So you want to ‘see’ Indonesia. That’s a big, broad desire. Where to start? Stretching 5,100 km, comprising 17,000 islands, this is the world’s largest archipelagic state. With 280 million people, it’s the planet’s 4th largest country and the largest Muslim-majority nation on Earth. Sweet surf, dense jungles with primates, dragons here and there, steaming volcanos, mega-cities, and 700 languages being spoken by 1,300 different ethnic groups, how do you approach this trip? Today, we’re going to do just that, with an Indonesian expert; journalist, travel writer, and explorer, Mark Eveleigh.

On the terrace that is known as the Sea of Immortality – the summit of Borobudur – there are 72 lattice-like stupas, each containing a life-sized statue of Buddha. Courtesy of


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In a remote section of Kei Kecil forest a local hunter sets out with his bow and arrows to hunt wild pigs and the mongoose-like cuscus. Courtesy of

Scott: ‘Selamat Malam’ Trevor. Good Evening in Bahasa Indonesian. When did you first become aware of Indonesia as a travel spot? What were the first places you went in Indonesia and when? 

Trevor: Always knew about Bali, G-land, and Nais as a little grommet surfer kid. These were dream destinations. So when I first came to Asia, Bali was my first stop. I made it to Sumatra but didn’t get all the way to Nais, because it was back in the day and it was quite hard to get to, even without a surf board.

Our guest: Mark Eveleigh. Courtesy of

Our guest, Mark Eveleigh, has been a travel journalist for more than 25-years and truly has done it all. He’s authored 12 books, more than 850 full-length travel features for 120-plus publications, including Esquire, Sports Illustrated and National Geographic, among others, covering travel in more than 70 countries around the world. He joins us online from South Africa.

Rays of light cut through the cathedral like canopy on the forested slope of Gunung Tujuh. Courtesy of

Listen to episode 158 to hear Mark’s answers to the following questions:

  • We always like to start at the beginning, so… where are you originally from and what was your life before living and working around the world?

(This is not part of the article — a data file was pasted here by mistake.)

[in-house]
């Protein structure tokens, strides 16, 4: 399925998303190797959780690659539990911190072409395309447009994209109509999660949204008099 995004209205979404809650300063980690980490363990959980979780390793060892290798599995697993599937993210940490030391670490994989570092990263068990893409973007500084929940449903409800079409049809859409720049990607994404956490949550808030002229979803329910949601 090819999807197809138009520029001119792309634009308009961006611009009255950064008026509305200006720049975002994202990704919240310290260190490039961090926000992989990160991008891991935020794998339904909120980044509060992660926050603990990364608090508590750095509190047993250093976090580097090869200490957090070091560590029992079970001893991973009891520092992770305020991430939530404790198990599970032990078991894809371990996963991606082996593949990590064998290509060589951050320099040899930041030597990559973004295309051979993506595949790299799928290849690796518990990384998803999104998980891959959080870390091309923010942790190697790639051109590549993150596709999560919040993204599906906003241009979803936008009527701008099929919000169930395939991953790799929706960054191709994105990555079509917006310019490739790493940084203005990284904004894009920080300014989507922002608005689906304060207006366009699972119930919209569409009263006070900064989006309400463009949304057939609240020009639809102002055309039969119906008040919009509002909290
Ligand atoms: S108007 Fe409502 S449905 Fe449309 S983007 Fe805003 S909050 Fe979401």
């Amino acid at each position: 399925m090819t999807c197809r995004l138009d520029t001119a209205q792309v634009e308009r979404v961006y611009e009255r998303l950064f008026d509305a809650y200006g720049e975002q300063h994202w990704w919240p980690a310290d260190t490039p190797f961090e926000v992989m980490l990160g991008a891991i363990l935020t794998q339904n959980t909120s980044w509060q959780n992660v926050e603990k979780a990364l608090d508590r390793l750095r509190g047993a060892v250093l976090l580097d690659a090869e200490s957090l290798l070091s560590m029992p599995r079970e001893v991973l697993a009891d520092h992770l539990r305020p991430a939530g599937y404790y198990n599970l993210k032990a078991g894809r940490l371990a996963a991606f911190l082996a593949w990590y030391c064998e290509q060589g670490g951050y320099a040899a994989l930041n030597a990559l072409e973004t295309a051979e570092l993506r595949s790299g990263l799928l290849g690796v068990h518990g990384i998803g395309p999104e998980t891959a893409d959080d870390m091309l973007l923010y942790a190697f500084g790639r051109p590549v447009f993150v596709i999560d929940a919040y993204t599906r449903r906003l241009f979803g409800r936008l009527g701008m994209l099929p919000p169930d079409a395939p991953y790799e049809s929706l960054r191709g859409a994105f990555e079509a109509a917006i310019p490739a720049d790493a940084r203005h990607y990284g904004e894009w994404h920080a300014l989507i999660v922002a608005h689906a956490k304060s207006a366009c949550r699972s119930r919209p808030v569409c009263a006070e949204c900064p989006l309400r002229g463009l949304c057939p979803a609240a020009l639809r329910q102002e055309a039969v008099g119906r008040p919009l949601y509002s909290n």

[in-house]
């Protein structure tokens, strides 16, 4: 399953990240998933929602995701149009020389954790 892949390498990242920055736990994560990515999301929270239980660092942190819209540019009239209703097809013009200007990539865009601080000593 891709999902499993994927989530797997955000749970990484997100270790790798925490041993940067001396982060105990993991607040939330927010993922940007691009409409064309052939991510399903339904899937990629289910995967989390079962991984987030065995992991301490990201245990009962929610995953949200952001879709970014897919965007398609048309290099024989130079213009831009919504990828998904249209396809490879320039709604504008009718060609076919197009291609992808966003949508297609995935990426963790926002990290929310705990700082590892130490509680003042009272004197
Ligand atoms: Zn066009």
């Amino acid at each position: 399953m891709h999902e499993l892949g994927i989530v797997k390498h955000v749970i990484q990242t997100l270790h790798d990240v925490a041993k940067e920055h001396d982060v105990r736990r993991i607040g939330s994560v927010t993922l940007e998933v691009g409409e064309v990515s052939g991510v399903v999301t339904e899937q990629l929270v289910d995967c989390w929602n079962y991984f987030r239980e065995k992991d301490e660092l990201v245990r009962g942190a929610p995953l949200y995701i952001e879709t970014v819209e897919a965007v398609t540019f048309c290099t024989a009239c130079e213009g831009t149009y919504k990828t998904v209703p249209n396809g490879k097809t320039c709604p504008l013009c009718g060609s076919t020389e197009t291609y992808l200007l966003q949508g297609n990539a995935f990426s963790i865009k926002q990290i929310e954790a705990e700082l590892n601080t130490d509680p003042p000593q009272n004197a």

• What led you to start ‘living’ in Asia and when did Indonesia formally come into the picture?
  • Most of our listeners have likely heard of Bali, Lombok, Jakarta and a few other Indonesian mainstays for travelers, but today we’re deliberately going to focus on other spots, many of which you feature in your very enjoyable book, Kopi Dulu. 
  • Give us a quick, broad overview of Indonesia and what it has to offer travelers.
  • We appreciate there are tons of ‘people’ in Indonesia, but can you sum them up as a collective group and how will visitors experience them on a trip?
  • What’s Indonesian food like?
  • What are the various types of trips you need to decide that you want to take? Eg, you can’t do it all so it’s islands/beaches, jungles, and volcanoes?
  • The first part of your book Kopi Dulu starts in the NW island of Sumatra. There are some spots I’m intrigued about that you mention and I’d love to learn a bit more about them.
  • With 3 weeks at one’s disposal and a moderate budget, where does Mark recommend they go?
  • What will most surprise visitors about Indonesia?
  • You seem to have seen it all in Indonesia but I’m guessing there are still a few spots you really want to get to. What are they?
  • As we wrap up, tell us about your book Kopi Dulu and why listeners should consider giving it a read.
In the little village of Kambira, Dena stands beside her grandfather Johannes Lantong, who died almost 2 months before, and her grandmother Alfreda who has been dead already for five years. Courtesy of


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Theme Music by Jamie Ruben

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